Thrun, the Last Troll

This card is fantastic and feels like cheating every time I cast it against a deck with Islands, removal spells, or both. Highly recommend in the board.

Damnation

Do not be fooled into thinking that you are priced to play Damnation. Let’s think for a second. Most of the decks that you want to play Damnation against are decks where Anger of the Gods is just better. The only exception is against Eldrazi where you don’t need a four-mana answer to Terminate-able creatures that would just get taken by a Thought-Knot Seer anyways. The slot should be used for something else.

So…

Here lies my list that I will be playing moving forward:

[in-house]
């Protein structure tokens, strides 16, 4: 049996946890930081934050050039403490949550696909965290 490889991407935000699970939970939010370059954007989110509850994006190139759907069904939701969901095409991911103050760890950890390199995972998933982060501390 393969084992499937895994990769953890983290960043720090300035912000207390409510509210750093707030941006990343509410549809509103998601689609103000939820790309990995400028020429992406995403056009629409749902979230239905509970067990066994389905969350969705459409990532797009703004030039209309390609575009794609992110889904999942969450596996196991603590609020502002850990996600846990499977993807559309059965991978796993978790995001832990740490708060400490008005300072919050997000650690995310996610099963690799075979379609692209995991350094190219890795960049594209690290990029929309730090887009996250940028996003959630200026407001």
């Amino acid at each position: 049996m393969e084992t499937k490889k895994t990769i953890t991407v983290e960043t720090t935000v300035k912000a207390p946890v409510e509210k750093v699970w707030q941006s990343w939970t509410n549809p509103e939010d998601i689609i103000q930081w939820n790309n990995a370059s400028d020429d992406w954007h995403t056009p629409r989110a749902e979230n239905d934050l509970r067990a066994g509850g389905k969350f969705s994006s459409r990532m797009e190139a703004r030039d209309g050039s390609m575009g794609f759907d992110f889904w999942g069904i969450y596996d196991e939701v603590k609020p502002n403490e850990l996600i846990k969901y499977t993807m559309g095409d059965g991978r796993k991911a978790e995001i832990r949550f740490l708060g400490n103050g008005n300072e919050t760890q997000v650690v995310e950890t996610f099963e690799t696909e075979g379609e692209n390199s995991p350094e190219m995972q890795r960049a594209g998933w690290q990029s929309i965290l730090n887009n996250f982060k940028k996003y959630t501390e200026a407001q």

Jund – Ben Meine 

4 Dark Confidant
4 Tarmogoyf
3 Fulminator Mage
2 Scavenging Ooze
1 Pia and Kiran Nalaar

4 Liliana of the Veil

4 Inquisition of Kozilek
4 Lightning Bolt
3 Terminate
2 Kolaghan’s Command
2 Thoughtseize
2 Abrupt Decay
1 Maelstrom Pulse

4 Bloodstained Mire
4 Verdant Catacombs
1 Wooded Foothills
2 Stomping Grounds
1 Overgrown Tomb
1 Blood Crypt
3 Raging Ravine
1 Treetop Village
4 Blackcleave Cliffs
2 Swamp
1 Forest

Sideboard:
2 Ancient Grudge
2 Feed the Clan
1 Crumble to Dust
1 Anger of the Gods
1 Painful Truths
1 Pia and Kiran Nalaar
1 Slaughter Pact
1 Duress
1 Thrun, the Last Troll
1 Night of Soul’s Betrayal
1 Shatterstorm
1 Engineered Explosives
1 Fulminator Mage

The list is tailored to not having to worry about how cards in my deck line up with each other. Just raw power, if you will. Let me talk about my sideboard choices before I let you beautiful people carry on your merry way!

Feed the Clan